Chad Trujillo

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Chad Trujillo
Trans-Neptunian objects discovered: 15
79360 Sila-Nunam,[5][6][7] February 3, 1997
(181902) 1999 RD215[5][6] September 6, 1999
(126154) 2001 YH140[1] December 18, 2001
(126155) 2001 YJ140[1][3] December 20, 2001
(119951) 2002 KX14[1] May 17, 2002
(50000) Quaoar[1] June 4, 2002
(84719) 2002 VR128[1] November 3, 2002
(90377) Sedna[1][2] November 14, 2003
(90482) Orcus[1][2] February 17, 2004
(120178) 2003 OP32[1][2] July 26, 2003
(120348) 2004 TY364[1][2] October 3, 2004
(136108) Haumea[1][2] [4] December 28, 2004
Eris[1][2] January 8, 2005
(136472) Makemake[1][2] March 31, 2005
(385201) 1999 RN215[5][6] September 7, 1999
(385695) 2005 TO74[8] October 8, 2005
1 with Michael E. Brown
2 with David L. Rabinowitz
3 with Glenn Smith
4 credit disputed by José Luis Ortiz Moreno et al.
5 with J. X. Luu
6 with D. C. Jewitt
7 with J. Chen
8 with S. S. Sheppard

Chadwick A. "Chad" Trujillo (born November 22, 1973) is an astronomer and the co-discoverer of the dwarf planet Eris.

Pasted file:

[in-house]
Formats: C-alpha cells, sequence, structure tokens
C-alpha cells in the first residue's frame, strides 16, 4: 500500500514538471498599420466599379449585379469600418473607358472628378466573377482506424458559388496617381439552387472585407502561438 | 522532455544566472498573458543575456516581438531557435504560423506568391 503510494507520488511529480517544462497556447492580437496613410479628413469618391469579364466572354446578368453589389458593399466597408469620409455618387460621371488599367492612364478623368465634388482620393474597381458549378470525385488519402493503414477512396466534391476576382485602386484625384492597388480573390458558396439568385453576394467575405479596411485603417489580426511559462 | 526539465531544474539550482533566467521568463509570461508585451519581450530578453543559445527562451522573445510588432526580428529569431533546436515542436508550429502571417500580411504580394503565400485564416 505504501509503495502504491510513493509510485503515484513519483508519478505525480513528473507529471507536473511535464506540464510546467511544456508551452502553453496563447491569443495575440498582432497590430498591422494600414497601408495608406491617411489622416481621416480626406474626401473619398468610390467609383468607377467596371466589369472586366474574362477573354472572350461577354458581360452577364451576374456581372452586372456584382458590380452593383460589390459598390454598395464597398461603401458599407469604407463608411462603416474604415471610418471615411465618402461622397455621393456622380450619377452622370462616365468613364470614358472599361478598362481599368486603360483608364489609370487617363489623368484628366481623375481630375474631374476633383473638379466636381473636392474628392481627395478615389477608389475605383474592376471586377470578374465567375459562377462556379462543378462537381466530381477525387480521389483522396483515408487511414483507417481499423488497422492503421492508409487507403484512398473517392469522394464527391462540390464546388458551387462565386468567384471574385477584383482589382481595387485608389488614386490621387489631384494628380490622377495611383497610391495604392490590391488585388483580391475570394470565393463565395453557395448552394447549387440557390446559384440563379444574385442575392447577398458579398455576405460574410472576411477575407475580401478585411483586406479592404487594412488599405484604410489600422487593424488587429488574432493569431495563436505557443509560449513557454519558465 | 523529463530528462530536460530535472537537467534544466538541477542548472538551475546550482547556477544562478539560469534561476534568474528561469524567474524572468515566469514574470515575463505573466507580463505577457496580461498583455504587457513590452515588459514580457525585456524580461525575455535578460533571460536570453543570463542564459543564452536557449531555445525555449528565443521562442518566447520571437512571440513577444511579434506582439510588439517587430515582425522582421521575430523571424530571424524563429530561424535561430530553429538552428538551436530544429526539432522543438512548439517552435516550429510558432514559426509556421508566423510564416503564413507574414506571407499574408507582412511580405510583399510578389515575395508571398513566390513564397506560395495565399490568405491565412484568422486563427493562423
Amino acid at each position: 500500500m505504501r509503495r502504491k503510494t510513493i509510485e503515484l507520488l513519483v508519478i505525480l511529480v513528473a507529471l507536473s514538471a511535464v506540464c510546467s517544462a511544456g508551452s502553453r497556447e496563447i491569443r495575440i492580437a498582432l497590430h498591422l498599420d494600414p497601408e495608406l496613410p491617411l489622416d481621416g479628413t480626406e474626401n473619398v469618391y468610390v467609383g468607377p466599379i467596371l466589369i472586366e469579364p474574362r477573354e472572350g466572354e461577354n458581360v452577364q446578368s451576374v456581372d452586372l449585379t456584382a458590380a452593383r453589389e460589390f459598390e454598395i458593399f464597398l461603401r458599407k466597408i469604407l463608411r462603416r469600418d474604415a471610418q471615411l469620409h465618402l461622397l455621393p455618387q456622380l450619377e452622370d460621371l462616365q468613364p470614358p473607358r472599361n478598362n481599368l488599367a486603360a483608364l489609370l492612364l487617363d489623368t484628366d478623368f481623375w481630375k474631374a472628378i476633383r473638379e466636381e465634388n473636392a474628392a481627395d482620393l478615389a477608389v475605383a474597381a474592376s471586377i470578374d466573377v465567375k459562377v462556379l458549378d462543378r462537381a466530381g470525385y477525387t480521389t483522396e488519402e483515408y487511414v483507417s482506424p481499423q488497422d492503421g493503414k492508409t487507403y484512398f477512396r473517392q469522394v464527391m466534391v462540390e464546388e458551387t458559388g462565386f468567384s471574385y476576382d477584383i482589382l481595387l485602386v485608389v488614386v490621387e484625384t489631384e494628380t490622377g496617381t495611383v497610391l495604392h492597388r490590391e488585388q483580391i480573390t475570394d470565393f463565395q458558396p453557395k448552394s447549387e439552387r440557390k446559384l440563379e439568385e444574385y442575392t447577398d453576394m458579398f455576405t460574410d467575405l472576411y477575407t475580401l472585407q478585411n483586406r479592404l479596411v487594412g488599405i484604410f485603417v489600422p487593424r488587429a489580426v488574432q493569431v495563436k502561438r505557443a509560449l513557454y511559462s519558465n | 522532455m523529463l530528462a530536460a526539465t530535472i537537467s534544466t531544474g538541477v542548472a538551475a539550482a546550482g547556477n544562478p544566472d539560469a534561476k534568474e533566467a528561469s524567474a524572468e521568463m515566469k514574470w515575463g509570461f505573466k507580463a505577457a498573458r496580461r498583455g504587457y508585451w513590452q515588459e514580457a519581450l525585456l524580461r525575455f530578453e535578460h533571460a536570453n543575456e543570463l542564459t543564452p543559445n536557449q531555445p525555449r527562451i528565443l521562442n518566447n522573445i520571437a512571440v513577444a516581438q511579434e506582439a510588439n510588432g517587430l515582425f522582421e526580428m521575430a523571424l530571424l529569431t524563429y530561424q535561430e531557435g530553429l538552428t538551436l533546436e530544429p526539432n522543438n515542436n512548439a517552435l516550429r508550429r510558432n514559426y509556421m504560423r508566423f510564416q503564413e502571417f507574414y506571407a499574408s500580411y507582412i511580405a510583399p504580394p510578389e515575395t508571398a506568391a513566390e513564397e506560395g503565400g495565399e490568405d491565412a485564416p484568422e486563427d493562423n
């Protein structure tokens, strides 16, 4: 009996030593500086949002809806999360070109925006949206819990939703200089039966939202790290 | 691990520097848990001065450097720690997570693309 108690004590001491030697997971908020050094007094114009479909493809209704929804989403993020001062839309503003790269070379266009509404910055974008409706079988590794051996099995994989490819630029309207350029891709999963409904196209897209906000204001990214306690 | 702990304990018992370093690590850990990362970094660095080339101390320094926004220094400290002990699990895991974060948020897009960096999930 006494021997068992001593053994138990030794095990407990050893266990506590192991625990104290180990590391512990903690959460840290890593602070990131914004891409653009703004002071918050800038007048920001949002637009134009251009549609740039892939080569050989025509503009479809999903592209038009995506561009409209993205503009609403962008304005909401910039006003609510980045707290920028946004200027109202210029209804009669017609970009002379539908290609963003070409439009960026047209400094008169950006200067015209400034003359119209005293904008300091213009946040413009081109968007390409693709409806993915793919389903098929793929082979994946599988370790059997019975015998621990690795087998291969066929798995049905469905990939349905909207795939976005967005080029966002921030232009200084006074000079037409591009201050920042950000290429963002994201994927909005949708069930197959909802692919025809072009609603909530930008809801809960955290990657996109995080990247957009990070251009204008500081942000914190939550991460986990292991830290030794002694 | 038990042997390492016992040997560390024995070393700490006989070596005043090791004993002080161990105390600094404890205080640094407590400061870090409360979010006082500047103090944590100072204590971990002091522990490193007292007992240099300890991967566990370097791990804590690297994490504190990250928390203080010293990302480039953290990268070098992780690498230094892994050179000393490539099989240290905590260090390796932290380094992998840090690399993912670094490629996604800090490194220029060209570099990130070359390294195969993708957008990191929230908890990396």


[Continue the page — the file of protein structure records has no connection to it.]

Trujillo works with computer software and has examined the orbits of the numerous trans-Neptunian objects (TNOs), which is the outer area of the solar system that he specialized in. In late August 2005, it was announced that Trujillo, along with Michael E. Brown and David L. Rabinowitz, had discovered Eris. As a result of the discovery of the satellite Dysnomia, Eris was the first TNO known to be more massive than Pluto.[1]


Trujillo attended Oak Park and River Forest High School in Oak Park, Illinois. He received his B.Sc. in physics from the Massachusetts Institute of Technology in 1995, and was a member of the Xi chapter of Tau Epsilon Phi, and received his Ph.D. in astronomy from the University of Hawaii in 2000.

Trujillo was later a postdoctoral scholar at Caltech, and is currently an astronomer at the Gemini Observatory in Hawaii.[2] He studies the Kuiper belt and the outer solar system. The main-belt asteroid 12101 Trujillo is named for him.[3]

List of discoveries[edit]

He has discovered several trans-Neptunian objects (TNOs). The last major TNO, Eris, was considered by him, his team, NASA, and many others to be the tenth planet, but the International Astronomical Union assigned it to the new dwarf planet and plutoid status.

The known plutoids are:

  • Quaoar (with Brown)
  • Sedna (with Brown and Rabinowitz), possibly the first known inner Oort cloud object
  • Orcus (with Brown and Rabinowitz)
  • Eris (with Brown and Rabinowitz), the only known TNO more massive than Pluto[1]
  • Haumea
  • Makemake


  1. ^ a b Brown, Michael E.; Schaller, Emily L. (15 June 2007). "The Mass of Dwarf Planet Eris". Science 316 (5831): 1585. Bibcode:2007Sci...316.1585B. doi:10.1126/science.1139415. PMID 17569855.  edit
  2. ^ [1]
  3. ^ "12101 Trujillo (1998 JX2)". JPL Small-Body Database Browser. Retrieved 15 June 2012. 

External links[edit]